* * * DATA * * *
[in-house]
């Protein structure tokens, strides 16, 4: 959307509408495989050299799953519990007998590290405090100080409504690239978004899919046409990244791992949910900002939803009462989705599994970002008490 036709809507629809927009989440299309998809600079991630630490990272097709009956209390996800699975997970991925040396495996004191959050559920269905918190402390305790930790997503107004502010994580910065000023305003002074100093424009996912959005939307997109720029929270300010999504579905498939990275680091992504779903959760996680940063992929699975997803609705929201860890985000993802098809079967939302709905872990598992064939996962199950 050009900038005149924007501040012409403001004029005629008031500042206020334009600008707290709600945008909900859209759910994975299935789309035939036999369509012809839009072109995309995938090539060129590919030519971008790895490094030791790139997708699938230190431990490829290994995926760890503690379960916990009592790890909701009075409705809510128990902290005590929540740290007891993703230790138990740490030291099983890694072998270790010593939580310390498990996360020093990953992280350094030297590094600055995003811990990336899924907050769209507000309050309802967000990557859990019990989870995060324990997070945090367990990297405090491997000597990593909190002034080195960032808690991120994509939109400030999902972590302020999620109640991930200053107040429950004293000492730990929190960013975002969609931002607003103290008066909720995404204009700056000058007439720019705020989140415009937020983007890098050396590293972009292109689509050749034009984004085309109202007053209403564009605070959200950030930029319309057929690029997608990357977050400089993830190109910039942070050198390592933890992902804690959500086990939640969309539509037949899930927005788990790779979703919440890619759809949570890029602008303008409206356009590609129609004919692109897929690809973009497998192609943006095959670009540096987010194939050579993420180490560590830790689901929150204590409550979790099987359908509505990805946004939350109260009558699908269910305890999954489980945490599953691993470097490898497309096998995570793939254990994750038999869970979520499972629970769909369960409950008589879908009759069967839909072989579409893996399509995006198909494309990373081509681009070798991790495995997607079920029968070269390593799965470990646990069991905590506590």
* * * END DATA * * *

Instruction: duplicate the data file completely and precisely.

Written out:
[in-house]
């Protein structure tokens, strides 16, 4: 959307509408495989050299799953519990007998590290405090100080409504690239978004899919046409990244791992949910900002939803009462989705599994970002008490 036709809507629809927009989440299309998809600079991630630490990272097709009956209390996800699975997970991925040396495996004191959050559920269905918190402390305790930790997503107004502010994580910065000023305003002074100093424009996912959005939307997109720029929270300010999504579905498939990275680091992504779903959760996680940063992929699975997803609705929201860890985000993802098809079967939302709905872990598992064939996962199950 050009900038005149924007501040012409403001004029005629008031500042206020334009600008707290709600945008909900859209759910994975299935789309035939036999369509012809839009072109995309995938090539060129590919030519971008790895490094030791790139997708699938230190431990490829290994995926760890503690379960916990009592790890909701009075409705809510128990902290005590929540740290007891993703230790138990740490030291099983890694072998270790010593939580310390498990996360020093990953992280350094030297590094600055995003811990990336899924907050769209507000309050309802967000990557859990019990989870995060324990997070945090367990990297405090491997000597990593909190002034080195960032808690991120994509939109400030999902972590302020999620109640991930200053107040429950004293000492730990929190960013975002969609931002607003103290008066909720995404204009700056000058007439720019705020989140415009937020983007890098050396590293972009292109689509050749034009984004085309109202007053209403564009605070959200950030930029319309057929690029997608990357977050400089993830190109910039942070050198390592933890992902804690959500086990939640969309539509037949899930927005788990790779979703919440890619759809949570890029602008303008409206356009590609129609004919692109897929690809973009497998192609943006095959670009540096987010194939050579993420180490560590830790689901929150204590409550979790099987359908509505990805946004939350109260009558699908269910305890999954489980945490599953691993470097490898497309096998995570793939254990994750038999869970979520499972629970769909369960409950008589879908009759069967839909072989579409893996399509995006198909494309990373081509681009070798991790495995997607079920029968070269390593799965470990646990069991905590506590």